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Baldwin City, Kansas
—  City  —
Downtown Baldwin City
Location of Baldwin City, Kansas
Coordinates: 38°46′39″N 95°11′15″W / 38.7775°N 95.1875°W / 38.7775; -95.1875
Country United States
State Kansas
County Douglas
Area
 - Total 2.2 sq mi (5.6 km2)
 - Land 2.2 sq mi (5.6 km2)
 - Water 0.0 sq mi (0.0 km2)
Elevation 1,037 ft (316 m)
Population (2000)
 - Total 3,400
 - Density 1,565.1/sq mi (604.3/km2)
Time zone Central (CST) (UTC-6)
 - Summer (DST) CDT (UTC-5)
ZIP code 66006
Area code(s) 785
FIPS code 20-03900[1]
GNIS feature ID 0479524[2]

Baldwin City is a city in Douglas County, Kansas, United States about 12 miles (19 km) south of Lawrence and 15 miles (24 km) west of Gardner. It is part of the Lawrence, Kansas Metropolitan Statistical Area. The population was 3,400 at the 2000 census. The city is home to Baker University, the oldest four-year university in the state. It is the only town with its name in the United States.

Contents

History

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Early history

The Old Castle Museum, the first building constructed for Baker University. To the right is a replica of Kibbee Cabin.

Baldwin City originally began as a trail stop on the Santa Fe Trail named Palmyra. The small town consisted of a harness shop, blacksmith, hotel, lawyer, drug store, post office, two doctors and a tavern. In 1858, a group of Methodist ministers gathered at Kibbee Cabin and founded Baker University. The town of Palmyra bought land to the south for the university and surrounding city. A main benefactor was John Baldwin and the town was named in his honor. Baldwin built a saw mill which was located at present-day Fifth and Indiana Streets.

Baldwin City unwittingly found themselves surrounded by the events that led up to the Civil War. Three miles east of Baldwin was the town site of Black Jack where the Battle of Black Jack took place on June 2, 1856. The night before John Brown stayed in Prairie City and Quantrill's raiders passed within three miles (5 km) of Baldwin after the burning of Lawrence in 1863.

Midland Railway

In 1867, the Leavenworth, Lawrence and Fort Gibson railroad laid tracks and became the first Kansas railroad south of the Kansas River. In 1906, the Santa Fe Depot was built and today the Midland Railway offers excursion rides to Ottawa via "Nowhere" and Norwood. Midland's Scout program is one of the few in the country to offer a railroading merit badge and Midland has hosted a Thomas the Tank Engine attraction the last few years.

The Santa Fe Depot for the Midland Railway in west Baldwin City.

Maple Leaf Festival

Every year since 1957, Baldwin City has hosted the Maple Leaf Festival during the third full weekend in October. It began as a way to celebrate a successful harvest and to view the fall foliage. Today, it is the largest fall family event in the area and features a parade, arts and crafts, quilt show, theatrical performances, history tours, train rides and live music.

Education

Baldwin City is home to the main campus of Baker University, a liberal arts university founded in 1858 by United Methodist ministers. It is the oldest four-year university in Kansas and has been coed since it was founded.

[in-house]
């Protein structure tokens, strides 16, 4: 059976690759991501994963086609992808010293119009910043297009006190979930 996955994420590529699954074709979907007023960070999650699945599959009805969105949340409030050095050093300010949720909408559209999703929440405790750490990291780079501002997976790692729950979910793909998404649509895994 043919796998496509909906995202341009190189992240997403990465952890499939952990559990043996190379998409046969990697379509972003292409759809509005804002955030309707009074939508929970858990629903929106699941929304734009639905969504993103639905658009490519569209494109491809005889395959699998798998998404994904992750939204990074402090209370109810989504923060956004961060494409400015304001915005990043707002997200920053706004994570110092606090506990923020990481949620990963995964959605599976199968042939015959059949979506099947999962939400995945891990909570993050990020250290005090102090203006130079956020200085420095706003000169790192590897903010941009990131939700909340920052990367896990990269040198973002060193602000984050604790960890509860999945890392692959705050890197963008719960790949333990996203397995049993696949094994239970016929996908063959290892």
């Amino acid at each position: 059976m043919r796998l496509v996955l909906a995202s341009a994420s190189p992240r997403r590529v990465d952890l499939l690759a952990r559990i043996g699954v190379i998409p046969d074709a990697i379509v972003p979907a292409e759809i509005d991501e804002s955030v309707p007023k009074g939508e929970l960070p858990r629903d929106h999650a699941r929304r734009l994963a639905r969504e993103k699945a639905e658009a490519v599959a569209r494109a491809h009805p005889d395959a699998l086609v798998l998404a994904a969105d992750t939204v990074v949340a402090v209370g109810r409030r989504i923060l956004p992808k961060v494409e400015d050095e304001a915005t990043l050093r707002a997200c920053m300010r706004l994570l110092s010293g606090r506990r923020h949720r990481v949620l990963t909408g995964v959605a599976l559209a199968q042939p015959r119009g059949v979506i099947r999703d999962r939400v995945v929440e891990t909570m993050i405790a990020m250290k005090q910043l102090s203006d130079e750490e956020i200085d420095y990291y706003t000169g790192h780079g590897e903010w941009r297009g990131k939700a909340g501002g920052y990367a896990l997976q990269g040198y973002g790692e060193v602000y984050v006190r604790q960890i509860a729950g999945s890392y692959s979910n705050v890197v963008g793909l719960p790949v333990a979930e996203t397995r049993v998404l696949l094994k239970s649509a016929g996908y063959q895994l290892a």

The USD 348 public school district is also in Baldwin City and services most of southern Douglas County and has four elementary schools; two in Baldwin (K-3, Baldwin Elementary and 4-5 Baldwin Intermediate ) one located in Vinland and one near Worden called Marion Springs, a junior high and high school in Baldwin.

Baldwin High School is home to the Bulldogs.

To the right of the sign are remnants of wagon ruts left from the Santa Fe Trail in the Ivan Boyd Prairie Preserve near Baldwin City. Also was the site of Black Jack.

Geography

Baldwin City is located at 38°46′39″N 95°11′15″W / 38.7775°N 95.1875°W / 38.7775; -95.1875 (38.777597, -95.187418)[3]. According to the United States Census Bureau, the city has a total area of 2.2 square miles (5.6 km²), all of it land.

Demographics

As of the census[1] of 2000, there were 3,400 people, 1,077 households, and 774 families residing in the city. The population density was 1,565.1 people per square mile (605.0/km²). There were 1,165 housing units at an average density of 536.3/sq mi (207.3/km²). The racial makeup of the city was 93.62% White, 1.12% African American, 0.74% Native American, 0.62% Asian, 0.06% Pacific Islander, 0.38% from other races, and 3.47% from two or more races. Hispanic or Latino of any race were 1.62% of the population.

There were 1,077 households out of which 39.6% had children under the age of 18 living with them, 57.8% were married couples living together, 10.4% had a female householder with no husband present, and 28.1% were non-families. 24.8% of all households were made up of individuals and 10.0% had someone living alone who was 65 years of age or older. The average household size was 2.59 and the average family size was 3.10.

In the city the population was spread out with 25.3% under the age of 18, 21.8% from 18 to 24, 24.2% from 25 to 44, 17.4% from 45 to 64, and 11.2% who were 65 years of age or older. The median age was 28 years. For every 100 females there were 97.7 males. For every 100 females age 18 and over, there were 90.5 males.

The median income for a household in the city was $43,269, and the median income for a family was $51,667. Males had a median income of $37,111 versus $25,850 for females. The per capita income for the city was $16,698. About 5.6% of families and 7.6% of the population were below the poverty line, including 11.0% of those under age 18 and 5.7% of those age 65 or over.

References

Further reading

  • A Self-Guided Tour of Baldwin City's Historic Sites on the Santa Fe Trail by Loren K. Litteer
  • The Leavenworth, Lawrence & Ft. Gibson Railroad by Loren K. Litteer

External links


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